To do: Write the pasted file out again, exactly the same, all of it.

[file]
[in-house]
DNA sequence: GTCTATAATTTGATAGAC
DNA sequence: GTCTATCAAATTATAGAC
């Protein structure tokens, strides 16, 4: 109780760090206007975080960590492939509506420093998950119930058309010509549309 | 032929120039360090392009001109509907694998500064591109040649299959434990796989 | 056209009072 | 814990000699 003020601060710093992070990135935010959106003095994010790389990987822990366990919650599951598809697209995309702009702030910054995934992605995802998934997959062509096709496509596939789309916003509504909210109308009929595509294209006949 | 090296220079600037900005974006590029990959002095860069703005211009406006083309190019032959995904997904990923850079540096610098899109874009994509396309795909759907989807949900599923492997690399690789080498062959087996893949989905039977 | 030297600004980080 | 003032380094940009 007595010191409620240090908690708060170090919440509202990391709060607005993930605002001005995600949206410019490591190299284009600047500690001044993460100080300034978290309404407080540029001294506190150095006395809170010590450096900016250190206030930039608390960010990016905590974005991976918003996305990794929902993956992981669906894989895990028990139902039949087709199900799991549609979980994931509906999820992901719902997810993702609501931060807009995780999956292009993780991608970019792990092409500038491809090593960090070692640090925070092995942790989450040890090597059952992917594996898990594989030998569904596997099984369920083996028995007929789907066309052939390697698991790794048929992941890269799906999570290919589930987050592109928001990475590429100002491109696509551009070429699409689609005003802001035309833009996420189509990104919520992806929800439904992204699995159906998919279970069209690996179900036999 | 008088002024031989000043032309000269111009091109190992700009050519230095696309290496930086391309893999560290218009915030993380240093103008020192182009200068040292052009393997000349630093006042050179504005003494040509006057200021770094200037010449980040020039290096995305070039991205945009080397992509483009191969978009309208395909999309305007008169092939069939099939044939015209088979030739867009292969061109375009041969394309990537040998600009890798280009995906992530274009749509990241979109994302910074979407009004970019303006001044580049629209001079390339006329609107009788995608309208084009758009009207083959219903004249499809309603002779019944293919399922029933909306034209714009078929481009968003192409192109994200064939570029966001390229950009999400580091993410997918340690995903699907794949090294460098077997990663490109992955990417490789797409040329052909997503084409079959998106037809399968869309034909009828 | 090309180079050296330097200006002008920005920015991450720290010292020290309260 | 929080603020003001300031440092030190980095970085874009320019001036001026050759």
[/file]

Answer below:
[in-house]
DNA sequence: GTCTATAATTTGATAGAC
DNA sequence: GTCTATCAAATTATAGAC
């Protein structure tokens, strides 16, 4: 109780760090206007975080960590492939509506420093998950119930058309010509549309 | 032929120039360090392009001109509907694998500064591109040649299959434990796989 | 056209009072 | 814990000699 003020601060710093992070990135935010959106003095994010790389990987822990366990919650599951598809697209995309702009702030910054995934992605995802998934997959062509096709496509596939789309916003509504909210109308009929595509294209006949 | 090296220079600037900005974006590029990959002095860069703005211009406006083309190019032959995904997904990923850079540096610098899109874009994509396309795909759907989807949900599923492997690399690789080498062959087996893949989905039977 | 030297600004980080 | 003032380094940009 007595010191409620240090908690708060170090919440509202990391709060607005993930605002001005995600949206410019490591190299284009600047500690001044993460100080300034978290309404407080540029001294506190150095006395809170010590450096900016250190206030930039608390960010990016905590974005991976918003996305990794929902993956992981669906894989895990028990139902039949087709199900799991549609979980994931509906999820992901719902997810993702609501931060807009995780999956292009993780991608970019792990092409500038491809090593960090070692640090925070092995942790989450040890090597059952992917594996898990594989030998569904596997099984369920083996028995007929789907066309052939390697698991790794048929992941890269799906999570290919589930987050592109928001990475590429100002491109696509551009070429699409689609005003802001035309833009996420189509990104919520992806929800439904992204699995159906998919279970069209690996179900036999 | 008088002024031989000043032309000269111009091109190992700009050519230095696309290496930086391309893999560290218009915030993380240093103008020192182009200068040292052009393997000349630093006042050179504005003494040509006057200021770094200037010449980040020039290096995305070039991205945009080397992509483009191969978009309208395909999309305007008169092939069939099939044939015209088979030739867009292969061109375009041969394309990537040998600009890798280009995906992530274009749509990241979109994302910074979407009004970019303006001044580049629209001079390339006329609107009788995608309208084009758009009207083959219903004249499809309603002779019944293919399922029933909306034209714009078929481009968003192409192109994200064939570029966001390229950009999400580091993410997918340690995903699907794949090294460098077997990663490109992955990417490789797409040329052909997503084409079959998106037809399968869309034909009828 | 090309180079050296330097200006002008920005920015991450720290010292020290309260 | 929080603020003001300031440092030190980095970085874009320019001036001026050759």